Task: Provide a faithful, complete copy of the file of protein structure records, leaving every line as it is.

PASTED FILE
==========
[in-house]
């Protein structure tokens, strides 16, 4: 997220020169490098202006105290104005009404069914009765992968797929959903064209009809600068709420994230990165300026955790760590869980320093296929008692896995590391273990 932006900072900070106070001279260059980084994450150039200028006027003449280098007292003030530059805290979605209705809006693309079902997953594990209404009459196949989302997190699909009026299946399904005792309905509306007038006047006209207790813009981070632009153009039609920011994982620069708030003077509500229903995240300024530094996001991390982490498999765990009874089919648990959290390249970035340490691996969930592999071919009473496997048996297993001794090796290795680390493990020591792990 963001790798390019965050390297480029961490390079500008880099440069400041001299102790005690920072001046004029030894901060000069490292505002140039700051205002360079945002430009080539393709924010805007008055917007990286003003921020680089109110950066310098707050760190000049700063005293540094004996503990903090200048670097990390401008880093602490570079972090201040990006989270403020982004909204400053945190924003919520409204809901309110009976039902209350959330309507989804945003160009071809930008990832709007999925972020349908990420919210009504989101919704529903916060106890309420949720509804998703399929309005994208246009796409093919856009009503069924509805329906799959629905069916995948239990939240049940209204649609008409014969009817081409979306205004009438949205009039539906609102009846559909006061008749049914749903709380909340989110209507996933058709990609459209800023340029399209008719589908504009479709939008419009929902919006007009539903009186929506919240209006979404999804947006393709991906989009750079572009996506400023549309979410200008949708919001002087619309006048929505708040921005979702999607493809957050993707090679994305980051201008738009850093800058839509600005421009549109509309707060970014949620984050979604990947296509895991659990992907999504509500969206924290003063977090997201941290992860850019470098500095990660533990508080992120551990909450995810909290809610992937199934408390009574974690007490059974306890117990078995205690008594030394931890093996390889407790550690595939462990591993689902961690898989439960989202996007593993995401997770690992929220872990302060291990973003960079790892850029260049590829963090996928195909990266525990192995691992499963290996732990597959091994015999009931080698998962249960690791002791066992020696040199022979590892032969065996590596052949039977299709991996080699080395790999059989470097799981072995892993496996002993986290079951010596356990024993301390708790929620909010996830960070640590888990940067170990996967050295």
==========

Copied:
[in-house]
């Protein structure tokens, strides 16, 4: 997220020169490098202006105290104005009404069914009765992968797929959903064209009809600068709420994230990165300026955790760590869980320093296929008692896995590391273990 932006900072900070106070001279260059980084994450150039200028006027003449280098007292003030530059805290979605209705809006693309079902997953594990209404009459196949989302997190699909009026299946399904005792309905509306007038006047006209207790813009981070632009153009039609920011994982620069708030003077509500229903995240300024530094996001991390982490498999765990009874089919648990959290390249970035340490691996969930592999071919009473496997048996297993001794090796290795680390493990020591792990 963001790798390019965050390297480029961490390079500008880099440069400041001299102790005690920072001046004029030894901060000069490292505002140039700051205002360079945002430009080539393709924010805007008055917007990286003003921020680089109110950066310098707050760190000049700063005293540094004996503990903090200048670097990390401008880093602490570079972090201040990006989270403020982004909204400053945190924003919520409204809901309110009976039902209350959330309507989804945003160009071809930008990832709007999925972020349908990420919210009504989101919704529903916060106890309420949720509804998703399929309005994208246009796409093919856009009503069924509805329906799959629905069916995948239990939240049940209204649609008409014969009817081409979306205004009438949205009039539906609102009846559909006061008749049914749903709380909340989110209507996933058709990609459209800023340029399209008719589908504009479709939008419009929902919006007009539903009186929506919240209006979404999804947006393709991906989009750079572009996506400023549309979410200008949708919001002087619309006048929505708040921005979702999607493809957050993707090679994305980051201008738009850093800058839509600005421009549109509309707060970014949620984050979604990947296509895991659990992907999504509500969206924290003063977090997201941290992860850019470098500095990660533990508080992120551990909450995810909290809610992937199934408390009574974690007490059974306890117990078995205690008594030394931890093996390889407790550690595939462990591993689902961690898989439960989202996007593993995401997770690992929220872990302060291990973003960079790892850029260049590829963090996928195909990266525990192995691992499963290996732990597959091994015999009931080698998962249960690791002791066992020696040199022979590892032969065996590596052949039977299709991996080699080395790999059989470097799981072995892993496996002993986290079951010596356990024993301390708790929620909010996830960070640590888990940067170990996967050295």